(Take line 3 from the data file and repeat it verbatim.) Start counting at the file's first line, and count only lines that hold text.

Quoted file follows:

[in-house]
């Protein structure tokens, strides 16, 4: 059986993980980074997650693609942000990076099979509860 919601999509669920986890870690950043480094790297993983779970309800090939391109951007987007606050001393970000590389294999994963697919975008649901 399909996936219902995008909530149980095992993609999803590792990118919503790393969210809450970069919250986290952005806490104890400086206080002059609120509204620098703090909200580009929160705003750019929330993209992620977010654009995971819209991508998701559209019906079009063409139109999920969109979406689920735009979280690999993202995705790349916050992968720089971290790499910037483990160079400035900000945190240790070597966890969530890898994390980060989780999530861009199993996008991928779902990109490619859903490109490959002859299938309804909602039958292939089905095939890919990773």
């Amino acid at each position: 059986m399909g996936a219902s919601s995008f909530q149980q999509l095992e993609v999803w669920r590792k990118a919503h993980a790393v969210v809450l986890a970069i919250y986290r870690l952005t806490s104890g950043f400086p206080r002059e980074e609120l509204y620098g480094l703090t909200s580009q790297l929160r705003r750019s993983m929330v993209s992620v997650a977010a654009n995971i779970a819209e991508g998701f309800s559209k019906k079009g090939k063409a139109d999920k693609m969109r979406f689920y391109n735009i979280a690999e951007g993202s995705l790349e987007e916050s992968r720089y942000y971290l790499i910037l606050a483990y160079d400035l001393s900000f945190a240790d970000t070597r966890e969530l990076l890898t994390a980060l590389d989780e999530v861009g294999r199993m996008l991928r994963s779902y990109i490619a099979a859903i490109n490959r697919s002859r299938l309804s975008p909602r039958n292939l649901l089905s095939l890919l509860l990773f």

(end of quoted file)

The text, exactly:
């Amino acid at each position: 059986m399909g996936a219902s919601s995008f909530q149980q999509l095992e993609v999803w669920r590792k990118a919503h993980a790393v969210v809450l986890a970069i919250y986290r870690l952005t806490s104890g950043f400086p206080r002059e980074e609120l509204y620098g480094l703090t909200s580009q790297l929160r705003r750019s993983m929330v993209s992620v997650a977010a654009n995971i779970a819209e991508g998701f309800s559209k019906k079009g090939k063409a139109d999920k693609m969109r979406f689920y391109n735009i979280a690999e951007g993202s995705l790349e987007e916050s992968r720089y942000y971290l790499i910037l606050a483990y160079d400035l001393s900000f945190a240790d970000t070597r966890e969530l990076l890898t994390a980060l590389d989780e999530v861009g294999r199993m996008l991928r994963s779902y990109i490619a099979a859903i490109n490959r697919s002859r299938l309804s975008p909602r039958n292939l649901l089905s095939l890919l509860l990773f």